Our Lenten journey this year begins in the wilderness. It’s fitting for the theological journey of a time of darkness, sacrifice and confession to begin there.
I wasn’t raised in a faith tradition that celebrated Lent or marked this season before Easter with anything but anticipation of Christ overcoming the grave.
Ever since I learned about Lent and walked the journey of darkness preceding Christ overcoming the grave, I have loved this season in the church calendar. I know it seems a bit odd.
Even as I prepare with my congregation for Lent, my excitement and passion for the season is evident. I even go as far as saying we are going to celebrate Lent.
From the questions from my congregation, I gather that Lent is not so exciting for others. I certainly understand their perspectives.
Sitting in darkness, confessing our sins every week, and being reminded again and again about sacrificial love and living isn’t necessarily fun.
The reason I love Lent is because of this passage in Matthew 4:1-11, which described Jesus being led by the Spirit into the wilderness.
He fasts 40 days and nights and then is presented with several opportunities to turn from his calling and mission.
Jesus was tempted. Jesus was in the wilderness. Jesus had a moral debate with the devil and with himself about what his power and what his position should and should not be used to accomplish.
Jesus had Scripture used against him, challenging him to be someone who he was not called to be.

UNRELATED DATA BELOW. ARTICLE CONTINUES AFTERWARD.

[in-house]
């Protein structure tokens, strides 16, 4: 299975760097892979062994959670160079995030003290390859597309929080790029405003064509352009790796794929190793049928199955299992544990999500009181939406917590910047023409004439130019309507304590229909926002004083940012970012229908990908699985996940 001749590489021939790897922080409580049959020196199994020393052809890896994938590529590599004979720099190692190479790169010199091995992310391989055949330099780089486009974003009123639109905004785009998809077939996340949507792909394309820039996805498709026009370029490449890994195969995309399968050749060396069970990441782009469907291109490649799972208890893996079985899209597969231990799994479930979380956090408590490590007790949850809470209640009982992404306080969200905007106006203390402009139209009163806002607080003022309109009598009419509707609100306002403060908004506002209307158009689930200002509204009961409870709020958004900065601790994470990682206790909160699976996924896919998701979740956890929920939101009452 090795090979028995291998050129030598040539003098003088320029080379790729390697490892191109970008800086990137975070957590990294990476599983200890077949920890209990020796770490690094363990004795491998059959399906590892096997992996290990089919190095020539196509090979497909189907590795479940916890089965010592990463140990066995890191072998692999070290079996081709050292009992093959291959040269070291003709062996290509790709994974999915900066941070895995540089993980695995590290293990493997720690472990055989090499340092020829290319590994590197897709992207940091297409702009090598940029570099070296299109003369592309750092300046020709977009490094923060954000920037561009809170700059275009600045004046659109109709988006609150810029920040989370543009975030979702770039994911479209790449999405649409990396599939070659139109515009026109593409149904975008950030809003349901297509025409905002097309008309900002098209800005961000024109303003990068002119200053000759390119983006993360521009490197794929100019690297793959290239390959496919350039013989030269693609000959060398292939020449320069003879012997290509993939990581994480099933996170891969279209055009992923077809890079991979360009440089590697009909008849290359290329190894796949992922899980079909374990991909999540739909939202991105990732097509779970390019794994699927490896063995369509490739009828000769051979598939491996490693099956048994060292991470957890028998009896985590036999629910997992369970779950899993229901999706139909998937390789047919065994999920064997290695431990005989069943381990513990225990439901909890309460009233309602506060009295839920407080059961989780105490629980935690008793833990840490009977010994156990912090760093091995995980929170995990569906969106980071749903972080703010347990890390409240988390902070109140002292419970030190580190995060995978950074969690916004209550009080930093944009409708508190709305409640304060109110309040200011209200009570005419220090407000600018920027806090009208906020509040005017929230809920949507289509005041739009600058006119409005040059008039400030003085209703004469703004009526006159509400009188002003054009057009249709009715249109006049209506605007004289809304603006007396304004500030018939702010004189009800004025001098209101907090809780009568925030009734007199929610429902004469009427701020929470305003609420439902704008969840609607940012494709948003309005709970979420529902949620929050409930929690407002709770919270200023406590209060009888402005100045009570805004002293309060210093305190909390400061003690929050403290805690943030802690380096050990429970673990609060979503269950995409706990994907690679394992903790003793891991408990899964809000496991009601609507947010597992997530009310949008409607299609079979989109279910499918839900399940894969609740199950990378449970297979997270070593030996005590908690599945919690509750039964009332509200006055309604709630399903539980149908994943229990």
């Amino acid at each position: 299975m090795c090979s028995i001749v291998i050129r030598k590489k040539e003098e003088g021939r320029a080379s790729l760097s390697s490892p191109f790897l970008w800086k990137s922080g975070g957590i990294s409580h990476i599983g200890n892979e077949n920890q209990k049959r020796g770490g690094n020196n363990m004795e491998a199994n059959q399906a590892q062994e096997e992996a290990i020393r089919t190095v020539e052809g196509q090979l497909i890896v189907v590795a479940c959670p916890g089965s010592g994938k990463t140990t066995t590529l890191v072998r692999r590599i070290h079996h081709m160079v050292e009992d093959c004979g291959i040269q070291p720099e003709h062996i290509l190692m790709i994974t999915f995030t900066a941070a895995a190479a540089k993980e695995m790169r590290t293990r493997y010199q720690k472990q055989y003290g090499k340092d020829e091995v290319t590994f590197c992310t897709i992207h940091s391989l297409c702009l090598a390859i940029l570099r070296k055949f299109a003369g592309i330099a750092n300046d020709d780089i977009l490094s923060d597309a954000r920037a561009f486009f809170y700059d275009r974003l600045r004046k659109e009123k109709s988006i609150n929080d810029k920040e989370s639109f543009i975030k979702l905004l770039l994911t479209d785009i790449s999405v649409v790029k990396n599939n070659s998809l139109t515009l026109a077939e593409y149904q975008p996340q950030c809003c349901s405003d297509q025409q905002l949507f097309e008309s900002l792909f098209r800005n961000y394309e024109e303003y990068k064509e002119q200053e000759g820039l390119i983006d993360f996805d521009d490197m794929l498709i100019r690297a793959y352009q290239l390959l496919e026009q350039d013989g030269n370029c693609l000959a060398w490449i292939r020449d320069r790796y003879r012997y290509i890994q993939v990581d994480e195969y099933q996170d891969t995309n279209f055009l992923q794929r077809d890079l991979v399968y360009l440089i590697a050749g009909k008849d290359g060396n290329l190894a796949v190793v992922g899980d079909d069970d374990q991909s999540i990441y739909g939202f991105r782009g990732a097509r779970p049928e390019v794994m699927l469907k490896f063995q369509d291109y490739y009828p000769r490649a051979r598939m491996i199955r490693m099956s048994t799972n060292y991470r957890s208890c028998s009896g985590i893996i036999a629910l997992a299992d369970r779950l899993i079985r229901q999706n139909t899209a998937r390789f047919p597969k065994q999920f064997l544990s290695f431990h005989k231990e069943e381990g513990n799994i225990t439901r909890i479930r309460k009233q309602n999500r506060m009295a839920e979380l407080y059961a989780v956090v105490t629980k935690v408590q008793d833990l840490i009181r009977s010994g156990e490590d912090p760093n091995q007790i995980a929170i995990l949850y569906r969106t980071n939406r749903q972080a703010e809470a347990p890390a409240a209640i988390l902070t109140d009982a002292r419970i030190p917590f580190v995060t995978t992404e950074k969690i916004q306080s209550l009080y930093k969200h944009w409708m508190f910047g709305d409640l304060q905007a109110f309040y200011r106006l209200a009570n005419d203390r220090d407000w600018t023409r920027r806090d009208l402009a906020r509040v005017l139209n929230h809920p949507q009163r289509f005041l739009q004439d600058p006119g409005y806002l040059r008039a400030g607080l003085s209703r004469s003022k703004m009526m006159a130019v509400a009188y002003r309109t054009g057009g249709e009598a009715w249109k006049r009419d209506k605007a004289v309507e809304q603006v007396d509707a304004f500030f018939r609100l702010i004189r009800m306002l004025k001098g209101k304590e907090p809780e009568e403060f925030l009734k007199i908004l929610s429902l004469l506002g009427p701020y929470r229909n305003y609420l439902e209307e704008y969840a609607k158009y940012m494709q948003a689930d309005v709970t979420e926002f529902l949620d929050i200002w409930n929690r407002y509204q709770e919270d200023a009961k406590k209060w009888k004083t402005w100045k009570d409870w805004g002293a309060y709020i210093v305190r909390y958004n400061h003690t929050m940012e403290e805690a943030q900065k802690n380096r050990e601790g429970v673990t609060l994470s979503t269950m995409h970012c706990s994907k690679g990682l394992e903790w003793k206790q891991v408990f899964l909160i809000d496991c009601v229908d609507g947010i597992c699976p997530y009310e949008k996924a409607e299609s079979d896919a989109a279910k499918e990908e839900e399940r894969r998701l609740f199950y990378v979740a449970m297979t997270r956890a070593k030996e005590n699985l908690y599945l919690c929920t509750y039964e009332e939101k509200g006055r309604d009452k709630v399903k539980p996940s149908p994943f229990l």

For me, all of this is reassuring because I know so many people who have encountered these same moral quandaries.
As a pastor of a community of faith that is welcoming and affirming of LGBTQIA+ peoples, and as a woman pastor coming from the Baptist tradition, we too have had Scripture quoted against us.
We too have been tempted to misuse our voices, our stories, our power and our positions for our own good rather than the greater good of bringing light and love to others. We too have experienced the wilderness.
To have a small insight into Jesus’ wilderness journey is to have an insight into our own wilderness journeys.
In my experience, it isn’t when I am well and feeling strong that temptation comes, but rather in periods of fasting when I am feeling hungry, tired, alone and vulnerable that temptation comes.
And just like Jesus’ journey, the wilderness comes right after I have been so sure and so certain I have experienced the Spirit of God resting on my shoulders.
Unlike my personal wilderness treks, Lent provides an opportunity to go knowingly into the wilderness, to visit Jesus as he is being tempted and to gather strength from Jesus’ strength.
Unlike my personal wilderness treks, during Lent, we don’t go into the wilderness alone.
We go with the strength of Jesus overcoming the temptations of the devil. We go with the assurance that 40 days is not nearly as long as we think it is.
And, perhaps most important, we go together to discover the deep well of love in the person of Jesus Christ and to refine our hearts and minds focusing on what is truly important.
Come, let us go together. Into the wilderness. Into deep reflection. Into deeper relation with God and each other.
Editor’s note: This article is part of a weekly “Lenten Lectionary” series for Lent 2020. Each week, we will have an article reflecting on the lectionary texts for the forthcoming Sunday. For this week, we published a reflection on Ash Wednesday (see here), as well as today’s article engaging on of this Sunday’s lectionary texts.
Merianna Harrelson is pastor of Garden of Grace United Church of Christ in Columbia, South Carolina, editor-in-chief of Harrelson Press Publishing, and an EthicsDaily.com / Baptist Center for Ethics board member.